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  • Writer's pictureDr. Kristen Mattson

This ain’t your mama’s lit circle…

Several years ago, I started using wikis as a means of allowing kids to create and then comment on one another’s work. I got fairly comfortable with the tool and started thinking about ways to make it even more effective. Each spring, I asked my eighth graders to participate in a literature circle – the old school kind that you learn about in your undergrad. Every kid gets a role, they sit in a circle and tell each other what they found in their book, and you run around trying to make sure everyone has done their part and each of the group’s is actually on task. The problem with this type of literature circle is that it is completely UNREALISTIC! Do you ever see adults get together for book club and take turns pointing out all of the vocabulary words they learned? Me neither.

So, in an attempt to make our book discussions more realistic, and keep me from running around like a chicken with my head cut off on discussion days, we took our literature circles to the wiki. It started off small – a few discussion threads a week, until one student said to me, “Why are we just typing to each other when we can talk this way in the classroom? We are all sitting right here.” And that is when the light bulb went off. What I had created made it easier for me to monitor and participate in multiple discussions, but it wasn’t a game changer for them. I had to rethink this one.

I contacted a colleague at a junior high across town and we spent the majority of our spring break setting up a cross-building literature circle for our seventh and eighth graders to participate in  when they returned. Students would no longer be writing to the other kids in their classroom; they would be working with peers they had never even met. We gave the students their reading assignments and some pretty clear guidelines:

1. Make an “All About Me” page on the wiki as a way to introduce yourself to the group (and get to know the tool in a no-risk, fun, and engaging way!).

2. Participate in five discussion threads which will be opened up by teachers according to the project calendar.

3. With your partners, build a wiki site all about your book. The site should be modeled after Spark Notes and include characters, conflict, important quotes, themes, etc.

4. Complete a mini research task based on a question you develop while reading.

5. Utilize the discussion threads within wiki to plan your project.

6. If you wish, exchange email addresses with your partners or use the link to the Today’s Meet chat space the teacher has set up for your group to have live conversations.

Watching this project unfold was one of the most memorable experiences in my career to date. I observed kids who had been chronically apathetic about school come to life. They no longer had to live up to the role of  “group slacker” because they were working with strangers who had no preconceived notions about their abilities or work ethic. Students who would never read an assigned book picked up their novel because they didn’t want to let their partners down or not be able to contribute to an online discussion. Wiki also time stamps all discussions and page edits. Imagine my surprise when I started reading book chats that were happening between middle school students at nine o’clock at night!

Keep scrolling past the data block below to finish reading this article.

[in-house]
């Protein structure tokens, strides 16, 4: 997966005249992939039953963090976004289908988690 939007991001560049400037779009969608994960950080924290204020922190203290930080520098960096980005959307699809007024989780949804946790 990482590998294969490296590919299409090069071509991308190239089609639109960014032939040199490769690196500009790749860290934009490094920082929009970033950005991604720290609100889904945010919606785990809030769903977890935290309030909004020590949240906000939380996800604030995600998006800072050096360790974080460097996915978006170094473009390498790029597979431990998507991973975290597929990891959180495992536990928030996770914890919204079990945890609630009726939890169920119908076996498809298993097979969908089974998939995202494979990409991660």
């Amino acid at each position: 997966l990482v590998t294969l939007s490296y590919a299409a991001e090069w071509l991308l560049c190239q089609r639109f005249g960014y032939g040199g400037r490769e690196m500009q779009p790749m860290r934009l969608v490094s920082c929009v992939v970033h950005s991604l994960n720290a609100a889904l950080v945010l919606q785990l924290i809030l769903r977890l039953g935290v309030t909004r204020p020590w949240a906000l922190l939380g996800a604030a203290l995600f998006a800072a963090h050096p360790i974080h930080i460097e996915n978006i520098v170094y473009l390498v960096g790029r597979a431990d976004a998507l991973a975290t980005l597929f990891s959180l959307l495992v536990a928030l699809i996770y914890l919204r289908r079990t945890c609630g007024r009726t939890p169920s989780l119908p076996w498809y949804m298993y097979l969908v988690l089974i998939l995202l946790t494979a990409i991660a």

There were a few bumps along the way. There were still students who let down their groups, and a few parents who weren’t too happy about final grades. In the end, though, I think my students and I learned about a lot more than just literature with this project. Check out some of their reflections:

  1. I learned that working online is a lot easier than meeting in person because almost every person goes on the computer at some point in the day. You could be doing work on the wiki as well as being on YouTube. That’s what I did and it was so easy and fun at the same time.

  2. The wiki format made it easy to look at everything that my group had done even if I wasn’t there at the time. Overall, the wiki format helped me to get ideas across to my group members in an easy way!

  3. It was a pretty unique and fun project to work with people in another school instead of always being in groups with the students we know.

  4. I learned that when talking about your novel, it is much easier to summarize parts before your text evidence because it makes it easier for other members of your group to understand you.

  5. This project helped me dive further into theme than I ever thought I would have.

  6. It was really fun to build a website. I never knew how links and pages worked until now!

  7. I learned that online communication is more about planning. When we didn’t plan, communication was bad and things didn’t get done.

  8. Sharing my thoughts on paper was hard. I feel that I was too wordy at times and that the team couldn’t understand me.

  9. I learned that using online discussion is hard. Trying to put my ideas on the computer is hard because … I might not get my point across so (group members) are still clueless (about) what I am trying to say. It is hard to get my point across on the internet.

I would love to just open my wiki site and show you all of their wonderful work, but this project took place several years ago and I do not have student or parent permission to unlock it all. Instead, I have put together snippets of various projects (while protecting student identities) that you can view below. As you read, remember that these were seventh and eighth grade students who NEVER MET IN PERSON! I am still in awe of their awesomeness when I look at the work again 😉

Sample Mini – Research (Complete w/kid spelling errors!)

Need help getting started with a project like this one? I have plenty of resources to share! Feel free to DM on Twitter @mrskmattson.

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